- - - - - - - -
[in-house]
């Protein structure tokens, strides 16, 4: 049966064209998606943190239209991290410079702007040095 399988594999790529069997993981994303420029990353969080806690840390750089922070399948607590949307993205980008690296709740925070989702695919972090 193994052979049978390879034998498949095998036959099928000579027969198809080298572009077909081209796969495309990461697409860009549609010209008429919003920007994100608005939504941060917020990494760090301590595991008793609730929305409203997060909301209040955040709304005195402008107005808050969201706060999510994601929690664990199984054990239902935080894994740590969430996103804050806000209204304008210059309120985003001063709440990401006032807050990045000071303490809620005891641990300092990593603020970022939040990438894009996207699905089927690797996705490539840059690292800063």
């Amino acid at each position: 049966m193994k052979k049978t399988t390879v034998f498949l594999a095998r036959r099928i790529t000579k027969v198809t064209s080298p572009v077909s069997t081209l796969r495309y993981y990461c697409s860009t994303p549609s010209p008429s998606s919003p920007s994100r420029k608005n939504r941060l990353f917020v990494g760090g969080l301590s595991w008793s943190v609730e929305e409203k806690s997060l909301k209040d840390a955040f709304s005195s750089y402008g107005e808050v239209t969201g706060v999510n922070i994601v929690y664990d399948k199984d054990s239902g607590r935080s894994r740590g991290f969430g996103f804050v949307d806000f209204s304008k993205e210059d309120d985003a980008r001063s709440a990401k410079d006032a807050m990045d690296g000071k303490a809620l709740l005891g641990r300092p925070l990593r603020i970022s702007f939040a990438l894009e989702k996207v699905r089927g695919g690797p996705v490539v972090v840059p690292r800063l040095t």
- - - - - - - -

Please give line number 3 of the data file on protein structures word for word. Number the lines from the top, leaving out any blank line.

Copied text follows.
């Amino acid at each position: 049966m193994k052979k049978t399988t390879v034998f498949l594999a095998r036959r099928i790529t000579k027969v198809t064209s080298p572009v077909s069997t081209l796969r495309y993981y990461c697409s860009t994303p549609s010209p008429s998606s919003p920007s994100r420029k608005n939504r941060l990353f917020v990494g760090g969080l301590s595991w008793s943190v609730e929305e409203k806690s997060l909301k209040d840390a955040f709304s005195s750089y402008g107005e808050v239209t969201g706060v999510n922070i994601v929690y664990d399948k199984d054990s239902g607590r935080s894994r740590g991290f969430g996103f804050v949307d806000f209204s304008k993205e210059d309120d985003a980008r001063s709440a990401k410079d006032a807050m990045d690296g000071k303490a809620l709740l005891g641990r300092p925070l990593r603020i970022s702007f939040a990438l894009e989702k996207v699905r089927g695919g690797p996705v490539v972090v840059p690292r800063l040095t």